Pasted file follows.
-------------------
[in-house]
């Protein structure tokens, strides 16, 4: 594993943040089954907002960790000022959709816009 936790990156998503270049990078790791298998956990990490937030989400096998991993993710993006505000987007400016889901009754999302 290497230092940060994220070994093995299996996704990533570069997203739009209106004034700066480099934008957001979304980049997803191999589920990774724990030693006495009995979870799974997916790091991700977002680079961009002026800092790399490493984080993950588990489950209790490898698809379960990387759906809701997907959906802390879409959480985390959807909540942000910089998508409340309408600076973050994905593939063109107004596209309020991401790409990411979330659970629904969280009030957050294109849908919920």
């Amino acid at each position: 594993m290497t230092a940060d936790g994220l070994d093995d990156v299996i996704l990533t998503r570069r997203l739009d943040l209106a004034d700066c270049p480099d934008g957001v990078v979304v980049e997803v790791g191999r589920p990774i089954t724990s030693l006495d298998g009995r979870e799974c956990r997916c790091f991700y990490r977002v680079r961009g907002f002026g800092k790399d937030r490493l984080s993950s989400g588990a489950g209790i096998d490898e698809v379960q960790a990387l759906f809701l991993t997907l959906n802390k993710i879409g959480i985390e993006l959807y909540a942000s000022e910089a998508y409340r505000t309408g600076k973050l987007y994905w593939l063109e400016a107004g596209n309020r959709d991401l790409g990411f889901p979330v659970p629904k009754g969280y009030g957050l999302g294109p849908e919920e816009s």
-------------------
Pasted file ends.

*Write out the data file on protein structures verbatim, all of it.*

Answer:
[in-house]
């Protein structure tokens, strides 16, 4: 594993943040089954907002960790000022959709816009 936790990156998503270049990078790791298998956990990490937030989400096998991993993710993006505000987007400016889901009754999302 290497230092940060994220070994093995299996996704990533570069997203739009209106004034700066480099934008957001979304980049997803191999589920990774724990030693006495009995979870799974997916790091991700977002680079961009002026800092790399490493984080993950588990489950209790490898698809379960990387759906809701997907959906802390879409959480985390959807909540942000910089998508409340309408600076973050994905593939063109107004596209309020991401790409990411979330659970629904969280009030957050294109849908919920």
């Amino acid at each position: 594993m290497t230092a940060d936790g994220l070994d093995d990156v299996i996704l990533t998503r570069r997203l739009d943040l209106a004034d700066c270049p480099d934008g957001v990078v979304v980049e997803v790791g191999r589920p990774i089954t724990s030693l006495d298998g009995r979870e799974c956990r997916c790091f991700y990490r977002v680079r961009g907002f002026g800092k790399d937030r490493l984080s993950s989400g588990a489950g209790i096998d490898e698809v379960q960790a990387l759906f809701l991993t997907l959906n802390k993710i879409g959480i985390e993006l959807y909540a942000s000022e910089a998508y409340r505000t309408g600076k973050l987007y994905w593939l063109e400016a107004g596209n309020r959709d991401l790409g990411f889901p979330v659970p629904k009754g969280y009030g957050l999302g294109p849908e919920e816009s």